by Rajie Kabli
Olive oil is a wonderful, healthy food and can be used effectively as a natural beauty product for skin and hair. It contains healthy fats, tastes great, and works in a variety of recipes. But, it is also big business.
A few cases have shed light on the sophisticated international ring of criminality that currently plagues the industry.
For example, in 2008 over 400 Italian police officers participated in a major sting referred to as "Operation Golden Oil."
They seized 85 oil farms that were adding chlorophyll to sunflower and canola oil and selling it as 'extra virgin olive oil.' The oil was mixed, perfumed, coloured, and then flavoured before being sold to the producer as extra virgin.
After this case, Australia took a much closer took into its olive oil producers and found that none of their products were pure. They did not issue any certificates that year.
This and other olive oil scams prompted the University of California to carry out studies (Report on Evaluation of Extra-Virgin Olive Oil Sold in California) on 124 imported brands of extra virgin olive oil.
NOTE: this study was done in 2011. We are currently doing research to see if any of these brands have changed their practices.
Sadly, they found that over 70% of the samples failed the test.
Some of these brands I have no doubt you will recognize.
Get Real Olive Oil
One way to protect yourself from buying 'fake' olive oil is to avoid 'light' olive oil.
Californian, Australian, and Spanish oils seem to be less tampered with than Italian oils, but if you find one with the International Olive Oil Council certification, it's probably a safe bet. Do your own research as well.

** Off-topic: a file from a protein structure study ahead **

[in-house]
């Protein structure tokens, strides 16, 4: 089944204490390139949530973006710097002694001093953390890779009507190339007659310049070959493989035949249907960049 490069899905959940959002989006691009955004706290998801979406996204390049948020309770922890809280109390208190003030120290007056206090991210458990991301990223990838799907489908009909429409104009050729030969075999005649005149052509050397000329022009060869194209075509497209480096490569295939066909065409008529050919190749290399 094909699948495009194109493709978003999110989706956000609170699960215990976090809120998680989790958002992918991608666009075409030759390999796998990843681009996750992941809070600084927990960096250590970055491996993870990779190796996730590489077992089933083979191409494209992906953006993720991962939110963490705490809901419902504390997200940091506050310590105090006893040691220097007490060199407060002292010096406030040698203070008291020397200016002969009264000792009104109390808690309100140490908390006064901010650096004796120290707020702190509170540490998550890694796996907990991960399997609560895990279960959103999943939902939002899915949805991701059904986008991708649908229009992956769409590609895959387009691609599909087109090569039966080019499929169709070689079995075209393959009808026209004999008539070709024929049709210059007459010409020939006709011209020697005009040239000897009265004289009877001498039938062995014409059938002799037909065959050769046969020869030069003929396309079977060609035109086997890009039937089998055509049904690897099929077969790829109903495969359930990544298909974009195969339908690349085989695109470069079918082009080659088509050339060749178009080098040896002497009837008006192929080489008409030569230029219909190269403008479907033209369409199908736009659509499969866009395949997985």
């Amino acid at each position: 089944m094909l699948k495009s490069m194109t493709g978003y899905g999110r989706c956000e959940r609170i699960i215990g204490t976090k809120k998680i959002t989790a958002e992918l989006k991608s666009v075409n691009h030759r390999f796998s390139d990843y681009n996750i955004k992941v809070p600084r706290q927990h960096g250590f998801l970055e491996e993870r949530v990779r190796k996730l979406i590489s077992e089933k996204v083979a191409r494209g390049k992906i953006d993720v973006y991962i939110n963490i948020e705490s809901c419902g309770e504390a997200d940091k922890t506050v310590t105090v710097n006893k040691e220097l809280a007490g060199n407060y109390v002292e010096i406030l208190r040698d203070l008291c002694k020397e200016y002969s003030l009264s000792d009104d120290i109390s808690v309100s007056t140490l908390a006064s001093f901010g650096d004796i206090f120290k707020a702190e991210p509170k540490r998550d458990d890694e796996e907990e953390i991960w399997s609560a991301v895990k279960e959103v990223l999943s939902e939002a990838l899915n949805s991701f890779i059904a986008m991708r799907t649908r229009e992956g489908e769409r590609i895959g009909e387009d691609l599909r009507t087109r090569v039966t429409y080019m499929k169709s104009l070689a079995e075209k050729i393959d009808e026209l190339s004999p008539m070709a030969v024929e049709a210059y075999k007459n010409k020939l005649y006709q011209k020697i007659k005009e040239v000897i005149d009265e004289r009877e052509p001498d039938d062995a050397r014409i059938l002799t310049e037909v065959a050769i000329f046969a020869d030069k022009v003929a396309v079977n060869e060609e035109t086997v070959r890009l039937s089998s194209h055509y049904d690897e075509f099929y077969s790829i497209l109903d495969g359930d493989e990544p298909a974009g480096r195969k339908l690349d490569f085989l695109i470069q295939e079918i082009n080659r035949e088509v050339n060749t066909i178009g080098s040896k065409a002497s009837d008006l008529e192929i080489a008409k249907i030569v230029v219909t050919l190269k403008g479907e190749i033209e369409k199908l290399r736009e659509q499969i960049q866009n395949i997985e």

Find a reputable company or source and buy small bottles from them.
Fortunately, there is an easy way to test the purity of your olive oil at home. Simply put your bottle in the fridge for about 30 minutes and then check if the oil is starting to solidify.
If it does, that's a good sign that the oil you purchased contains exactly what it should, which is monounsaturated fat. Should the oil remain liquid, you can be reasonably sure it has been cut with cheaper oils.
This test isn't perfect, but it's a good place to start if you are unsure about the quality of your oil.
As someone who uses olive oil regularly and knows what a staple it is in many people's kitchens, this news horrifies me.
I really hope that raising awareness of this corruption will force food manufacturers into more honest and ethical business practices.
We deserve to know what we're buying and to trust that labels are presenting an honest picture. Not only are they taking our dollars under false pretences, they are also putting our health at risk.
Who knows what chemicals are being used to make cheap oils look like olive oil, or how those chemicals will impact us?
Brands That Failed the Test
Brands That Passed the Test
To begin with, you could start by cutting back on your use of oils in general.
But even then, you'll want to avoid the oils listed above. There are also certain types of cookware you can buy that require no oil, and often you can just use water to sauté vegetables.
But there will still be times when you need to use oil, and in those instances, try some of these healthier alternatives.
Coconut oil is great to cook with. It has a high smoke point and does not turn rancid while cooking like many other popular cooking oils. If you fear that all of your food will taste like coconut, you can always get expeller-pressed coconut oil, which has no taste or smell.
Coconut oil is solid at room temperature so can be a great spread for toast, muffins, or other savory items as well.
It's also important to note, olive oil is somewhat controversial when it comes to cooking. Many claim it should only be eaten raw in cold-pressed form, but there are even more people, particularly from the Mediterranean, who have been cooking with it for centuries.
What's the reason for the doubt?
Evidence has shown that olive oil has a very low smoke point, which means the oil does go rancid when heated past a certain point. This is said to be bad for health, although not everyone agrees on this fact.
Definitely something to research for yourself to see what resonates with you.
So remember, if you aren't careful to check the labels in store, you could end up with a bottle of canola oil that has a splash of olive oil in it.
To be safe, consume this oil as salad dressing and as a drizzle after your food has cooked.